(The Center Square) – Public entities in Arizona cannot discriminate based on whether a potential customer has been inoculated against COVID-19.
Gov. Doug Ducey issued an executive order Monday that bans government-originated vaccine passports, keeping state and local governments from adopting any policy that “requires an individual to provide documentation regarding the individual’s COVID-19 vaccination status as a condition of entering any building, business, facility, location, park, or other space” unless proof of vaccination already is required.
“The residents of our state should not be required by the government to share their private medical information,” Ducey said. “While we strongly recommend all Arizonans get the COVID-19 vaccine, it’s not mandated in our state – and it never will be. Vaccination is up to each individual, not the government.”
The order also applies to any private business that does contract business with the state.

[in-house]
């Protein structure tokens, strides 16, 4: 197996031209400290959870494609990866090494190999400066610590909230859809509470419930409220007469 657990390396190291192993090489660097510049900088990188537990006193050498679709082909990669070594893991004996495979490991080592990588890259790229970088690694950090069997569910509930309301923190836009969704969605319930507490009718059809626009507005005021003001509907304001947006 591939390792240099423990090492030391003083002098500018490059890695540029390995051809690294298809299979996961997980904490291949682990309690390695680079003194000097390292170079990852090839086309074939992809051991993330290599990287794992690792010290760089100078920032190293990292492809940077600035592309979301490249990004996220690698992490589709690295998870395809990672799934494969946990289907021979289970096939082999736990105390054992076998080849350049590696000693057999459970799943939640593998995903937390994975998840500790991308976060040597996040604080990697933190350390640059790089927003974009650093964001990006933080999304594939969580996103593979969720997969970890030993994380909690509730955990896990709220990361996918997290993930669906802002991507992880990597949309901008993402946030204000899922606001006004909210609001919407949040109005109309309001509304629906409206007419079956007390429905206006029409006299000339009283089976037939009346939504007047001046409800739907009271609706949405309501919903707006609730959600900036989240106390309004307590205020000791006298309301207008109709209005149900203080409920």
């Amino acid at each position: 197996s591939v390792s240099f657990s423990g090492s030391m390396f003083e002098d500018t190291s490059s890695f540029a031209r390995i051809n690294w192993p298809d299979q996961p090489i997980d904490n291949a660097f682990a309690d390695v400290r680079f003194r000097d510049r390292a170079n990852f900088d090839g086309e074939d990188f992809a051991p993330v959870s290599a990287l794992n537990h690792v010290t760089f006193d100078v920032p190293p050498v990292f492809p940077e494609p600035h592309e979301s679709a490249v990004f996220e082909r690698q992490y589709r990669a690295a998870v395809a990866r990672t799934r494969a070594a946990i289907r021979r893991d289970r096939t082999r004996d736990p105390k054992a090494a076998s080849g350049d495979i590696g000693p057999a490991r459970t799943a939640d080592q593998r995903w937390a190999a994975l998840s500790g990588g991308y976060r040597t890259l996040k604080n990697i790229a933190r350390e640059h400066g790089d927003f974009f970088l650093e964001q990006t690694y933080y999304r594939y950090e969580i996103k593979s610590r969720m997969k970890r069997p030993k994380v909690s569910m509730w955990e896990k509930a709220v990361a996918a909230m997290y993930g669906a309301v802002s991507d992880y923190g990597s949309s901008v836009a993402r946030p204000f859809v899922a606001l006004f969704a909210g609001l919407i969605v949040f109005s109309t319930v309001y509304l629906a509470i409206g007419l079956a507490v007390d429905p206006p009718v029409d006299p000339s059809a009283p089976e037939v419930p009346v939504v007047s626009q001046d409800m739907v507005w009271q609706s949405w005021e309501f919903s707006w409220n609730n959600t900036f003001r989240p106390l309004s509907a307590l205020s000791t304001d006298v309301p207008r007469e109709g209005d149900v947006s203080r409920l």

Private businesses with no monetary ties to the state aren’t affected by the executive order. However, there is legislation being considered that not only would ban a business from requiring any type of vaccination proof to receive service but would carry hefty fines, losses of state licensing and the possibility of jail time.
Ducey’s order is the latest in a series of gubernatorial edicts that ban proof-of-vaccine entry, though it doesn’t go as far as others.
Florida Gov. Ron DeSantis’ April 2 order bans private business from requiring evidence of vaccination.
Arizona’s new ban mirrors an order signed April 6 by Texas Gov. Greg Abbott.
Ducey’s order also is similar to legislation filed April 8 by U.S. Rep. Andy Biggs, a Gilbert Republican. The No Vaccine Passports Act would ban federal agencies from requiring any type of vaccine passport. It also would ban any federal agencies from creating a standardized type of vaccine passport.
New York has gone in the opposite direction, having unveiled its Excelsior Pass, an app that proves that the owner has received their COVID-19 vaccination. Orange County, California, officials also have announced plans to do something similar to criticism from state officials who call it an “appalling notion.”
Arizona and private partners have distributed nearly 4.5 million vaccinations, with 1.9 million residents fully vaccinated against COVID-19.